The research report, Expressing Themselves: National Youth Consultation on the Arts, states that young people felt the main barriers to arts and culture were a lack of activities in their area, a lack of information and opportunities at school, and cost.
The consultation was carried out by Young Scot, the national youth information agency, and the findings will be used in the arts council's second submission to the Cultural Commission.
When asked whether too little emphasis was put on the arts in school, comments from young people included:
* "Lots of money going into computers etc but not arts".
* "Needs to be emphasised that art and arts are not the same".
* "English etc is an art but we're not told it's arts."
The research showed that young people participated in a wide range of arts activities and enjoyed attending performances. Almost nine out of 10 respondents to the consultation go to the cinema while more than half attend live concerts. A third play a musical instrument and one in four people is involved in dance and enjoys painting and drawing.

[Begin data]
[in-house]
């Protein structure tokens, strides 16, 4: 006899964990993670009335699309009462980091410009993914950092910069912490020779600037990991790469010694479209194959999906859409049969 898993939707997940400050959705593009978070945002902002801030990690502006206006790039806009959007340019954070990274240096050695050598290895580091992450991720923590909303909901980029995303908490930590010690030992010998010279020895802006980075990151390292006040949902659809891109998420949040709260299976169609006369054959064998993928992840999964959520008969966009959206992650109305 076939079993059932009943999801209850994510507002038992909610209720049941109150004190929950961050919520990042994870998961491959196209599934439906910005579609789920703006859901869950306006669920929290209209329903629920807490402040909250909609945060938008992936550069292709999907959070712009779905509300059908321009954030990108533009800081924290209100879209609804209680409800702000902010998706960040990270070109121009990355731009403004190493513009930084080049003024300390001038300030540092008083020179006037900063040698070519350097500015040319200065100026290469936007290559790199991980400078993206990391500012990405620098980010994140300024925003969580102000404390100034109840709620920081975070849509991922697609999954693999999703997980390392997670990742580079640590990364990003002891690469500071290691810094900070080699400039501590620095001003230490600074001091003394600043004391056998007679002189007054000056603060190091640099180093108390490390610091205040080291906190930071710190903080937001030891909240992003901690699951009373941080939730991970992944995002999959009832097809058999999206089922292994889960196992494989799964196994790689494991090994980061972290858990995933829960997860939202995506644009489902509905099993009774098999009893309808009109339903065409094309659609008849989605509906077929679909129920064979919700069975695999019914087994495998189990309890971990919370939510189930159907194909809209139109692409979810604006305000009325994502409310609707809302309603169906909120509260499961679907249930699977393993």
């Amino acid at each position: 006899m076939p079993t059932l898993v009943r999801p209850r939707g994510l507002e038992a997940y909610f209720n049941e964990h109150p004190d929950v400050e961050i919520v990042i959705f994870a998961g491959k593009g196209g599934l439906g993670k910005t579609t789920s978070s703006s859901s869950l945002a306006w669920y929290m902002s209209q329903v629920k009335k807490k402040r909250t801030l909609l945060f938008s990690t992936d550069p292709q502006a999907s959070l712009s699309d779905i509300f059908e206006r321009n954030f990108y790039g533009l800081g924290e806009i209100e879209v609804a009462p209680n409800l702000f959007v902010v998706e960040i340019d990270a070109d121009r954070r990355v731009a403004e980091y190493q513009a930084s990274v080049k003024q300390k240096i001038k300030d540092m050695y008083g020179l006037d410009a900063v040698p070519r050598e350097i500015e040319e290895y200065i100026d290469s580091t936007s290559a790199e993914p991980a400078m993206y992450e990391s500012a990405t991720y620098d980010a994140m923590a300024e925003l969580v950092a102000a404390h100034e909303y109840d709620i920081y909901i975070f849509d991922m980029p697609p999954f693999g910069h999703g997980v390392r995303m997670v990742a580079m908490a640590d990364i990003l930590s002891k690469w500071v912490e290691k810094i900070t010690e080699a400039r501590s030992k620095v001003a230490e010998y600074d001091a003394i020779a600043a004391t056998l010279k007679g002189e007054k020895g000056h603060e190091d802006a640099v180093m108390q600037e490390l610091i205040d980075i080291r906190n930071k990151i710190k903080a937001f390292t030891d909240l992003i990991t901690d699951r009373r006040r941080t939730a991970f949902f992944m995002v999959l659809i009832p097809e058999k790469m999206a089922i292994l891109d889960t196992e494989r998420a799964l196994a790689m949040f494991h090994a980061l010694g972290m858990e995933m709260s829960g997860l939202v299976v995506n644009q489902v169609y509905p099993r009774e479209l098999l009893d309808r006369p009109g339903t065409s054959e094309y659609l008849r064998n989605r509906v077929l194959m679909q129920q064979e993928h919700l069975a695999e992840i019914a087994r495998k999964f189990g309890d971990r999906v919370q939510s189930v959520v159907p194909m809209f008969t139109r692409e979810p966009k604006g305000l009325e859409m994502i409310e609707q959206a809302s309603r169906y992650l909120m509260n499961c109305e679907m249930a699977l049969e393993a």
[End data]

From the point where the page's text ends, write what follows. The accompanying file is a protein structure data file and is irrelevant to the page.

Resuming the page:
Some 53 per cent wanted more information from schools and colleges about arts activities.
When asked why they stopped their involvement in arts activities, common themes included loss of interest, lack of time and a concentration on lower age groups.
"The main aspiration mentioned was the creation of 'centres of excellence'
in local areas where young people could try a variety of arts activities, and talented individuals would receive support to develop their talent and would be trained to help other young people," the report states.
It adds: "Some young people are very committed to pursuing a career in the arts. It also shows that talented young people make great sacrifices to pursue their goals but receive little encouragement at school. Many also appear to believe that there is a lack of funding and support in Scotland and, as such, they will have to move away from Scotland to pursue their ambitions."